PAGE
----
The lady offered to cut the head off mine, but I wanted it to put in the mirepoix (the chopped up veggies under the roast) to enhance the sauce, along with the wing tips. She smiled knowingly and gave me a nod when I said “no thanks”, like I really knew how to do Peking Duck or something.

I may have mentioned the nightmarish feeling of cutting out the backbones of chickens and likening it to making an outfit for Silence of the Lambs (see Surfin’ Bird). Try cutting off a duck head that’s smiling at you! It felt like attacking Mr Curly with a machete and a bottle of industrial solvent while wearing a Slip Knot mask. I consoled myself with the thought that the duck had gone to the great pond in the sky and promised to use every part of it and put its corporeal remains in a good home: i.e. Jane and me!

Enter Stephanie Alexander and her Cook’s Companion (1st Edition). I like Stephanie Alexander and this book – which I’ve used for years and was given to us on our wedding day by Jane’s nanna, named “Nanna” (it says so on the signed title page) – but, as usual, big question marks remain around the issue of her roasting times. I can only assume that she either had a fan forced oven OR a very tardy timepiece when she was writing this book. She always underdoes things, and suggested in the recipe that you could roast a potato in half an hour, and that all the veg would take the same length of time. Wrong! So, abley supported by Steph and using a few tweaks of my own, here is:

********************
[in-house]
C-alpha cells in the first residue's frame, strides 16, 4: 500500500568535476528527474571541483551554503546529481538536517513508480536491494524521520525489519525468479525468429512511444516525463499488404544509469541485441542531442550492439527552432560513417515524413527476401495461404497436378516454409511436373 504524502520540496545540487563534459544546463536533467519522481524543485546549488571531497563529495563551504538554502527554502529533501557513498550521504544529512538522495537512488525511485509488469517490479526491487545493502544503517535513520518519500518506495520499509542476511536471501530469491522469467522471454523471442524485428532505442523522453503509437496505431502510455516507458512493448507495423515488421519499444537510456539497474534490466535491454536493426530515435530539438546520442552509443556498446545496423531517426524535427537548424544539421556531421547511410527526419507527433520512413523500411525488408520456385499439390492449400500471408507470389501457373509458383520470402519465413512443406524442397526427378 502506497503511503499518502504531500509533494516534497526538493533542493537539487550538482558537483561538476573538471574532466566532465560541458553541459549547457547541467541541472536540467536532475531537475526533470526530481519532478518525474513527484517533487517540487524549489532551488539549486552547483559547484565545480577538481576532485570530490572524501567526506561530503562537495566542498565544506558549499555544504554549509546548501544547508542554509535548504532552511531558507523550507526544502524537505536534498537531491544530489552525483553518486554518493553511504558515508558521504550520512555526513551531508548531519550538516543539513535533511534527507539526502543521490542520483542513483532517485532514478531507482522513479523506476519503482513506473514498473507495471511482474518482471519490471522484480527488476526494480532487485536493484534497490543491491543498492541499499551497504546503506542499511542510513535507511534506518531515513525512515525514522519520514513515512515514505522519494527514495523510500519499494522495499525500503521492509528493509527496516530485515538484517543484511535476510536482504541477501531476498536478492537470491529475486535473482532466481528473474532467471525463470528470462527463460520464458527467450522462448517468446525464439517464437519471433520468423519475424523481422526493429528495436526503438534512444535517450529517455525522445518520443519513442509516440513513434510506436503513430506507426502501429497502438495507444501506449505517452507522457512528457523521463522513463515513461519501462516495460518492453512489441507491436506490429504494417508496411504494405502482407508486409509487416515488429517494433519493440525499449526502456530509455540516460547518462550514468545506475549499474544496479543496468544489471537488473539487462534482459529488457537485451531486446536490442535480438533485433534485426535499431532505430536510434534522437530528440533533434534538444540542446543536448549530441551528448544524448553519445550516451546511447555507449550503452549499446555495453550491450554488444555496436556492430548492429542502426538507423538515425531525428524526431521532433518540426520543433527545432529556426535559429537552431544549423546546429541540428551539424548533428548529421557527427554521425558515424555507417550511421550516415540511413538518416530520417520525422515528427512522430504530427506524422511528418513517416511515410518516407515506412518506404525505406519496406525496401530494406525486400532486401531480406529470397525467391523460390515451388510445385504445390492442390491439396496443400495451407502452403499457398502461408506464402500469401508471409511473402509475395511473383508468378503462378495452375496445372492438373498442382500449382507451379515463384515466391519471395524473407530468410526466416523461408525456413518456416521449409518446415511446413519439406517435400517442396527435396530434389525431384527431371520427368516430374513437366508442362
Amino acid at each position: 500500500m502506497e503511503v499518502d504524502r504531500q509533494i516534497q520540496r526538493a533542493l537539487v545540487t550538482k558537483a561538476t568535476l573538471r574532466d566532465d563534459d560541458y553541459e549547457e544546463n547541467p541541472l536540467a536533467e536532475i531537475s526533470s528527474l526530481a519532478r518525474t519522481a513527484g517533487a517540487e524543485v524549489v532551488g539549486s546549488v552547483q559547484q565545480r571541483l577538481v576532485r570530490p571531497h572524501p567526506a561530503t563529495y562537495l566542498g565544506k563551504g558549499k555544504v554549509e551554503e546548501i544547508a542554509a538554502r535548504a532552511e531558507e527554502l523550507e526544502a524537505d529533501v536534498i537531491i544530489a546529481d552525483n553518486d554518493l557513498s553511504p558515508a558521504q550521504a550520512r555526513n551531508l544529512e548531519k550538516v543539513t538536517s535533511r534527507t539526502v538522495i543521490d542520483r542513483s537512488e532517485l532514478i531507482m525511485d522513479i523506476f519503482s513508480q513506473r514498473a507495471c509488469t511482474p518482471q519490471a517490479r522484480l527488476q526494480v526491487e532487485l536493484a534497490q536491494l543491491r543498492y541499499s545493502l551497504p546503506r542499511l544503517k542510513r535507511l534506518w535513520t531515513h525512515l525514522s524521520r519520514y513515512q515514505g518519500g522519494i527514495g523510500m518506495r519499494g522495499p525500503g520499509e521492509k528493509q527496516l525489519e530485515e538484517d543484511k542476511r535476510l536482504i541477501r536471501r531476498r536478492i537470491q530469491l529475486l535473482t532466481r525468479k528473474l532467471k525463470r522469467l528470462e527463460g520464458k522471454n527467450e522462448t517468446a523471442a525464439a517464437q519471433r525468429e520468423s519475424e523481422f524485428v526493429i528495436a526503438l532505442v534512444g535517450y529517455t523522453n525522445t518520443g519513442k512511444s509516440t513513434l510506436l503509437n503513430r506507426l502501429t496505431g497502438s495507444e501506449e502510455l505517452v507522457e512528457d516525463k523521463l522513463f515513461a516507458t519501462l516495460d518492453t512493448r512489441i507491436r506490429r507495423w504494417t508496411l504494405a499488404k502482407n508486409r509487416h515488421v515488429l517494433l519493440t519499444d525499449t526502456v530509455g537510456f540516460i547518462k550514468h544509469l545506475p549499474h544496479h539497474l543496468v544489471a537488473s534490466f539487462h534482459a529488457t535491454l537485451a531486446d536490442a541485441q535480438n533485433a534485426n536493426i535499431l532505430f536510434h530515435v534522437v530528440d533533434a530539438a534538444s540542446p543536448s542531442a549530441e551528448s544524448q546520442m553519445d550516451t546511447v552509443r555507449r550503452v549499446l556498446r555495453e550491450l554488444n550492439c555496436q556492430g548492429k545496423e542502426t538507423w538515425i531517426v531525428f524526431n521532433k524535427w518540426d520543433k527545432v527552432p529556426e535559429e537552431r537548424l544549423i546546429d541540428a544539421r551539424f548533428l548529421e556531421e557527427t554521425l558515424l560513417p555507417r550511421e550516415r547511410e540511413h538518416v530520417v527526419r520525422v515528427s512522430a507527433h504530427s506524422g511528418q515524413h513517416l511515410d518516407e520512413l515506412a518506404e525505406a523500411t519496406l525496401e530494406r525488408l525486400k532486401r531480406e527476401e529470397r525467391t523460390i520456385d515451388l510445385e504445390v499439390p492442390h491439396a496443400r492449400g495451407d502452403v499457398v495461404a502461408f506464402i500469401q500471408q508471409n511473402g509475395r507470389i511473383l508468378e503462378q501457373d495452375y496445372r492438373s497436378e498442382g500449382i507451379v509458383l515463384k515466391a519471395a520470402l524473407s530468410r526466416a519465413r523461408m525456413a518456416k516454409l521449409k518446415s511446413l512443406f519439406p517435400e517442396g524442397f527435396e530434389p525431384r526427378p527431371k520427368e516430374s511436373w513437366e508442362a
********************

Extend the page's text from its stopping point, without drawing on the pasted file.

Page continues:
Kit’s Duck a l’Orange
Serves Two

One duck
A couple of thick slices of orange

Roasting vegetables
6 small carrots (peeled)
6 new potatoes (peeled)
6 small turnips (peeled)
(i.e. a bit more than enough for two)

1 stick of celery
1 carrot
1 onion
Fresh thyme (cruel thyme!)
Bay leaf
3 cloves of knife side smashed garlic
A few black peppercorns (Stephanie’s signature ingredient, and I’m sure for her a bit like a magic stick in a mud pudding)

Duck head and neck
Duck wing tips
Half a cup of white wine (dry or sweet to taste)

1 cup of strong stock (chicken)
Orange zest and juice

Preheat your oven to 220°. Cut the head and neck off the duck and drop in the bottom of your roasting pan with duck wing tips and chopped up mirapoix ingredients (5mm cubes / diced), wine and thyme. Write an apology letter to Leunig and dry your tears.

Pat the duck dry with paper towel inside and out, pricking the fat around the neck (hole) and legs with a fork. Insert orange slices into the cavity with some of the thyme. Season the bird liberally with salt and pepper (“as uszh”).